We had the first kid fall between the boat and the dock this weekend.
One of the things we’ve had to adjust to recently is having Take Two on a fixed dock instead of a floating one. With a floating dock, the boat is always in the same position relative to the dock, so it’s easy to create a safe and comfortable way to get on and off.
But a fixed dock never moves, and the boat, subject to tide, current, and wind, moves all over the place. At times you can simply step from deck level, over the lifelines, and onto the dock. But at other times the deck might be below and several feet away. It can be very difficult if you have short legs, are carrying a baby, or wearing Italian shoes. Which covers the whole crew at one time or another.
The preferred way to get aboard at low tide is the Tarzan method. We have a halyard clipped to the toerail and a light painter from the halyard to the dock. You pull the halyard to yourself by the painter and then swing aboard with your best yodel. This works great for the kids, and even the adults after a few cocktails. But it’s not so good at high tide, or for getting back off the boat.
The next effort was a ramp from the toerail to the dock. I made it out of a 2×10 and put some 1×2 furring strips on it for tread. It worked great, but it kept falling in the water between the boat and the dock. We never saw it happen, so I could never discern exactly what the problem was, but eventually accepted that the ramp idea was flawed.
The latest invention is a step, made from some spare 2×10 into an inverted L-shape with triangular supports, and screwed into a piling. The kids know that when I break out the power tools something interesting is about to happen, so the older ones were loitering around on the dock and casually watching me work. Sam was last to join. He saw kids on the dock, he saw a new step between the boat and the dock, and he deduced that the others must have used the step to get to the dock. Unfortunately he was not correct. The step was only tacked in place while I was busy cutting the triangles to support it.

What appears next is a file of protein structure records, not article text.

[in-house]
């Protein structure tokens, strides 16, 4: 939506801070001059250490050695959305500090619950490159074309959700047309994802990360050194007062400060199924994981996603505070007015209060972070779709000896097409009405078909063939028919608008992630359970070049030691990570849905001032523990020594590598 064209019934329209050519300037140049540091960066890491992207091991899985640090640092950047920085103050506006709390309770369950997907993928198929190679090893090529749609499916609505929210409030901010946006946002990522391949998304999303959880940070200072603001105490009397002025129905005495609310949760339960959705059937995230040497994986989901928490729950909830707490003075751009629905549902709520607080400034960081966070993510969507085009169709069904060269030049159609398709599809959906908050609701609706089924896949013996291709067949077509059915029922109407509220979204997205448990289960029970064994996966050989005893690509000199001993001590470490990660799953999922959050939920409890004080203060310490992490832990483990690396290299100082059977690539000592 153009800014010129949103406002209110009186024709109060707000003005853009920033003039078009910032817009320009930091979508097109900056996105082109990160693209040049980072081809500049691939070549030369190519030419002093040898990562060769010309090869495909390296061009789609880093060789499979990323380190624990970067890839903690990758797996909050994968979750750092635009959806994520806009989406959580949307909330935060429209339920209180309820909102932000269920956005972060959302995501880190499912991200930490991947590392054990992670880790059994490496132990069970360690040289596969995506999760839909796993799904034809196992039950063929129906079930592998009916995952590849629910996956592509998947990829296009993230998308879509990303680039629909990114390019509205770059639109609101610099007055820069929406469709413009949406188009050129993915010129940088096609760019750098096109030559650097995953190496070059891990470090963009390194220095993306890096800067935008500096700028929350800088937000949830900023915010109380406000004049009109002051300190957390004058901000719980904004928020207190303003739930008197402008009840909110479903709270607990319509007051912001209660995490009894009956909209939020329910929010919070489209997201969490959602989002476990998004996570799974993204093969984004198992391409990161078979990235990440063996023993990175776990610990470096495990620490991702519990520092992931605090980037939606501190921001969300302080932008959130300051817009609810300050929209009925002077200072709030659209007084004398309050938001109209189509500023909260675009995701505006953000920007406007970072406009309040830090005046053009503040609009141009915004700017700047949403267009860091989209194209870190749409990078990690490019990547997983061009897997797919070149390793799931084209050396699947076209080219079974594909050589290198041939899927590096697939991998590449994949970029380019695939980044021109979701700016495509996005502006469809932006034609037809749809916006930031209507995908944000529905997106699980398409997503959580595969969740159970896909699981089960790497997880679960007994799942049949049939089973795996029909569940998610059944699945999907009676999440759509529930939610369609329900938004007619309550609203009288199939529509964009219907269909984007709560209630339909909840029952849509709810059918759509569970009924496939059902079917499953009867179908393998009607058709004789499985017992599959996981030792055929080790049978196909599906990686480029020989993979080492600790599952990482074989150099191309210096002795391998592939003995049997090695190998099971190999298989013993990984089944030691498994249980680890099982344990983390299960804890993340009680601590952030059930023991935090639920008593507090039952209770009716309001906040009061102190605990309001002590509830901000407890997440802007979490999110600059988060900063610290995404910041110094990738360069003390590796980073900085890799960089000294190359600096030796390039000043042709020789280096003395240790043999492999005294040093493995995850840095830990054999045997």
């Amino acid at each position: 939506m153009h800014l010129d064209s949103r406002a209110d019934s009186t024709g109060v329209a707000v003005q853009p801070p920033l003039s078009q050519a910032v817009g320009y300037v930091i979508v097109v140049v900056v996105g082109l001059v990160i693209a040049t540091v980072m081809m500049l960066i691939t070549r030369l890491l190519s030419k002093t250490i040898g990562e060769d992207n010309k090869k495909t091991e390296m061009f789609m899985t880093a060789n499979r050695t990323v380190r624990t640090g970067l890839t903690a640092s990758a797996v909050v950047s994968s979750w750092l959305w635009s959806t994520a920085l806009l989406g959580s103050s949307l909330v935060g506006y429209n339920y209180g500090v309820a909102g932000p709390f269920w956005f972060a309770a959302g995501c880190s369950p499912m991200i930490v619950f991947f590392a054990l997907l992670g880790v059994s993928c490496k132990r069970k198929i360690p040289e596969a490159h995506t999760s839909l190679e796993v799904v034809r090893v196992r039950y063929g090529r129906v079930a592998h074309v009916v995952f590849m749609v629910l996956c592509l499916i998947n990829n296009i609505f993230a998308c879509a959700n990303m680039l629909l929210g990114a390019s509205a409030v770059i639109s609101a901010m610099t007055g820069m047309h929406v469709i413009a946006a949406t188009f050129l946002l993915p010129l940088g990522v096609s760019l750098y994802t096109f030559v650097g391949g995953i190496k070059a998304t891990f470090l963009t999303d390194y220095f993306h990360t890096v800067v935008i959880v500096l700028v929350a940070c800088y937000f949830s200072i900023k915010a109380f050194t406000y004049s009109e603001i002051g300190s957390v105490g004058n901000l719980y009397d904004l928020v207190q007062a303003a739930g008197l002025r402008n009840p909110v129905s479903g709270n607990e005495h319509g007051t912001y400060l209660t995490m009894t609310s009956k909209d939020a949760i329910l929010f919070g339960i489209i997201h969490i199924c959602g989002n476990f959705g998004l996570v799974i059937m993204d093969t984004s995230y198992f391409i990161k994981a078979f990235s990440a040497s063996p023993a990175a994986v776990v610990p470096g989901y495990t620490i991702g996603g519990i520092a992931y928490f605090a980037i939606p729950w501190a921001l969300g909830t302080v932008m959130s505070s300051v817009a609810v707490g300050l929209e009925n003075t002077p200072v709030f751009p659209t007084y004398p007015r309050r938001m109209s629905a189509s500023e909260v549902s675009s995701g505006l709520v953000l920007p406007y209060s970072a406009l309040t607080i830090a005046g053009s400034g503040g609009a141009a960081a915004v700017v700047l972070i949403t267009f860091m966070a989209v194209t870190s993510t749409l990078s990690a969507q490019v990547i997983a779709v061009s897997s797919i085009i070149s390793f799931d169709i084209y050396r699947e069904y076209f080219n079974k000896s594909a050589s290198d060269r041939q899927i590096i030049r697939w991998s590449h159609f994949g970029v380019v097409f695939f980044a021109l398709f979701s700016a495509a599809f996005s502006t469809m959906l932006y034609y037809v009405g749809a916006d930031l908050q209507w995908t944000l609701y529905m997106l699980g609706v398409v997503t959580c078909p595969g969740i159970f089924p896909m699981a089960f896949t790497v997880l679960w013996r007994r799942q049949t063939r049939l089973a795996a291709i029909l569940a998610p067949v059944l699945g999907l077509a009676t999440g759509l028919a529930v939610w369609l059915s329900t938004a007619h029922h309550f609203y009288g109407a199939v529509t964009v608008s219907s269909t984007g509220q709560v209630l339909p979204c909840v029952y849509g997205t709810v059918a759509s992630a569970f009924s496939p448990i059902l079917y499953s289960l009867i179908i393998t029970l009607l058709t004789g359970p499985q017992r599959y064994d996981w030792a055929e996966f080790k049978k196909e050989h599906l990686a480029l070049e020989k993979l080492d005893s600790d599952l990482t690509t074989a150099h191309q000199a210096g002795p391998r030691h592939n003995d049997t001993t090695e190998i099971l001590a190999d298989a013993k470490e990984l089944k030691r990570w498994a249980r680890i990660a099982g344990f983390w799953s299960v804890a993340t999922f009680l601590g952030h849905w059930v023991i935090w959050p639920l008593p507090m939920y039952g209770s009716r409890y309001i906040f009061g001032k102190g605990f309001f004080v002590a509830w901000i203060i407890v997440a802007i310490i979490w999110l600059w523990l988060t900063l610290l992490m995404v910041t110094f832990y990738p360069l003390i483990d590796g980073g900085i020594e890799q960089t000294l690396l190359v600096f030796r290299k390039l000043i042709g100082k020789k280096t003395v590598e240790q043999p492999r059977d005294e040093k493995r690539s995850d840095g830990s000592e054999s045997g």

Nobody saw what happened next, but we all heard the big splash and Sam’s shrieks of fear.
Poor Sam. All the kids had been coached: if you fall in the water, just swim to the transom steps and climb out. It used to be that they could haul themselves right out onto the dock. But the swimming part was new, and Sam hasn’t been the best listener lately. With the surprise of falling six feet and finding himself in the water, he forgot to swim and instead bear hugged the barnacle-crusted piling.
Sam is okay. A calm reminder was all he needed to detach from his piling and swim to where we could lift him out and hose him off. He needed some patching up, and calming down, but once that was done it was like it had never happened.
The lesson here is that when you panic, rational thought often goes right out the window, and the results are often not good. Unfortunately, panic is hard to predict or control. Sam has jumped off the boat and swum to the transom hundreds of times for fun. But the difference between jumping and falling triggered a completely different response.
Sometimes we just have to learn things the hard way. To this day, I have a row of 3-inch scars on the inside of my left knee. I got them when I was a little older than Sam. It was the last time I ever tried to climb up a piling. I’m betting this will be Sam’s last time, too.